• 5 g 4 times per day for 4-5 days followed by 3 g per day or 3g per day for 30 days

Elite series creatine powder
Each serving supplies a full 3.4 g of Creatine Monohydrate and has been made to mix well with juices or shakes, without being gritty or clumping. An easy-mix accompaniment.

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  • Most researched form is beetroot juice, which is high in nitrate. Nitrate is converted to nitrite and ultimately nitric oxide. Increasing nitric oxide has been shown to lower the oxygen cost of submaximal exercise, which can improve aerobic exercise performance.
  • Most of the evidence is in less trained athletes and after following a nitrate depleted diet. Some athletes do not tolerate the taste especially well, which is important, given that benefits are seen through days of supplementation. Can be gained through the diet (e.g. rhubarb, beetroot)
  • 8.4 mmol nitrate (approximately 2 “shots” of commercially available beetroot juice) taken 1-7 days pre-exercise

Omega 3

  • Increasing omega 3 intake, particularly EPA and DHA suggested to reduce inflammation and even promote muscle protein synthesis.
  • Large doses needed. Can repeat on some people giving fishy taste in mouth. Can be expensive and evidence is still not conclusive in terms of its benefits
  • 1-3 g per day of EPA/DHA

Elite Omega 3 Pure EPA 1g
Capsules that help deliver the daily essentials for those not consuming oily fish in the daily diet – but designed not to repeat on you, and with a lemon-flavoured coating.

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  • Shown to reduce the likelihood of URTIs. Suggested to improve general gastrointestinal function as well as reduce exercise-induced gut damage.
  • Evidence is still lacking as to the best strains and doses of probiotics which are most efficacious for different health outcomes in different populations.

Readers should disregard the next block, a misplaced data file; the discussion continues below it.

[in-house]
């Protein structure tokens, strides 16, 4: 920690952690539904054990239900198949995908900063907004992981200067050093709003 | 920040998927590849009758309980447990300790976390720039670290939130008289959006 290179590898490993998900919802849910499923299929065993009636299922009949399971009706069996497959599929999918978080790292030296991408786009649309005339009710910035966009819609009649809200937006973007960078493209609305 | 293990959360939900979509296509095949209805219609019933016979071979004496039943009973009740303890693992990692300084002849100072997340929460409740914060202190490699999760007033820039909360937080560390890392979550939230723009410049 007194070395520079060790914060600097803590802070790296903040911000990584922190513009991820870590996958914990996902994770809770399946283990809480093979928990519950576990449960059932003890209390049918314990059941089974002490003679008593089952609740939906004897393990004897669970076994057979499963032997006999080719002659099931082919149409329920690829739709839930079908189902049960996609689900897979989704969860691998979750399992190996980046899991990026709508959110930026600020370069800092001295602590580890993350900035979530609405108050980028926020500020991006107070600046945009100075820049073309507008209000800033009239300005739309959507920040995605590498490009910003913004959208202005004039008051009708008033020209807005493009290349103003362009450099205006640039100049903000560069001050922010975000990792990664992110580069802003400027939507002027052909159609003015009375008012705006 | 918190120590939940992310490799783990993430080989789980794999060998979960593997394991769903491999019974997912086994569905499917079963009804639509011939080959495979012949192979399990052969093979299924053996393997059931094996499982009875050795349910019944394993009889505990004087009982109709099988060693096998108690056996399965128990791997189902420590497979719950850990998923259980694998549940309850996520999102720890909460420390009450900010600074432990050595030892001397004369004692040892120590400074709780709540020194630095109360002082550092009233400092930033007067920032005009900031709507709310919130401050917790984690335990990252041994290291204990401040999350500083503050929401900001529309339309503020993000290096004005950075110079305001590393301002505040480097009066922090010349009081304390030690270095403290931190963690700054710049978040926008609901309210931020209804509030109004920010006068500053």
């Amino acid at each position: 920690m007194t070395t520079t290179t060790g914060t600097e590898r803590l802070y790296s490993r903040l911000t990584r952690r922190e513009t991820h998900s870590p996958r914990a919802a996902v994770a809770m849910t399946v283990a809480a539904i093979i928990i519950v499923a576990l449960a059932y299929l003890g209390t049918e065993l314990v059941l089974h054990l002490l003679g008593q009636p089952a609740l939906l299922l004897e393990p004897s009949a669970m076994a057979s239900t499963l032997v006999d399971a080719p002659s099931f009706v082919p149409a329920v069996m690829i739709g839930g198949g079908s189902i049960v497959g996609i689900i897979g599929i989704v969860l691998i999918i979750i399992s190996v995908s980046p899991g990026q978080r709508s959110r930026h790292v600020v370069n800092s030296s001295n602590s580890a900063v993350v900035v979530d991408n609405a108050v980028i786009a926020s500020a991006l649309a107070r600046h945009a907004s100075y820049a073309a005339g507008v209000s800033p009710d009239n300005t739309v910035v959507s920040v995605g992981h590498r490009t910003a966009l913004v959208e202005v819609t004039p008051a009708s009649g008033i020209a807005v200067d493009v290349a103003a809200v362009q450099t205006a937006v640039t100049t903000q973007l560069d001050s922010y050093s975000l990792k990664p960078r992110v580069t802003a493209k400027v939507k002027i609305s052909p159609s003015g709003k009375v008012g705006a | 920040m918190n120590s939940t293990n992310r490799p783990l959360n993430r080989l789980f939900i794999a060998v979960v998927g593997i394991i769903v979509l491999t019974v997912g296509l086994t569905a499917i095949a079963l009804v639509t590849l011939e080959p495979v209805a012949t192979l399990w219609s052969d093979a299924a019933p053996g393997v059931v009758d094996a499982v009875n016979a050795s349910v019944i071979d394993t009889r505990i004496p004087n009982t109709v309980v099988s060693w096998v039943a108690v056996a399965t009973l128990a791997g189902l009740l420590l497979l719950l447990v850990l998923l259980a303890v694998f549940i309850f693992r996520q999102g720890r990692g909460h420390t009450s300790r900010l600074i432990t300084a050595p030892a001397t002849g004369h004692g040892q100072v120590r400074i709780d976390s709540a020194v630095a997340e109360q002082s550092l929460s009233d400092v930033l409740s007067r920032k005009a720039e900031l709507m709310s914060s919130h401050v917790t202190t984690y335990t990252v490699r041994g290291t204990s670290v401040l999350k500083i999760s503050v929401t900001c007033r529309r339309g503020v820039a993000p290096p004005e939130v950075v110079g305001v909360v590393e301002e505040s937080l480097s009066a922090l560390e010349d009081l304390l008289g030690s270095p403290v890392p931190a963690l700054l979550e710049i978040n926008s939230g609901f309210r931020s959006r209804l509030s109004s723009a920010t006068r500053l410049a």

• >20 billion CFUs taken daily. Multispecies strains including those from lactobacillus and bifidobacterium species are the most widely studied.
  • Can be found in supplements like Healthspan Elite All Blacks 3-in-1


  • Emerging research suggesting turmeric has anti-inflammatory properties potentially reducing post exercise muscle soreness, as well as supplementation having the potential to facilitate tendon healing.
  • Has poor bioavailability and most of the research is in animal models or in vitro rather than in vivo although suggestions this can be improved through addition of piperine.
  • 2.5-5g turmeric root twice per day or as per manufacturers guidance
  • You can also find in Healthspan Elite Opti-Turmeric capsules

Vitamin C

  • Claimed to reduce exercise-induced free radical production thus reducing muscle soreness and attenuating the loss of muscle function. Vitamin C also been linked with reducing the severity and duration of a cold through non-antioxidant mechanisms
  • Suggestions that some adaptations to exercise are redox sensitive and therefore antioxidant supplements could impair improvements with training, although this suggestion seems difficult to explain from a mechanistic point of view.
  • 500-1000mg daily

Opti-men multivitaminsTablets with vitamins, minerals, amino acids and herbal extracts – including Vitamins C and D, plus Magnesium, Zinc, and Calcium. A secret weapon when you’re training hard and want to combat fatigue

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Vitamin D

  • Correction of a deficiency is claimed to improve bone health and muscle function. Aid with immune and other cellular functions.
  • High dose supplementation could result in problems such as hypercalcaemia and kidney stones
  • Requires individual consultation with a clinician.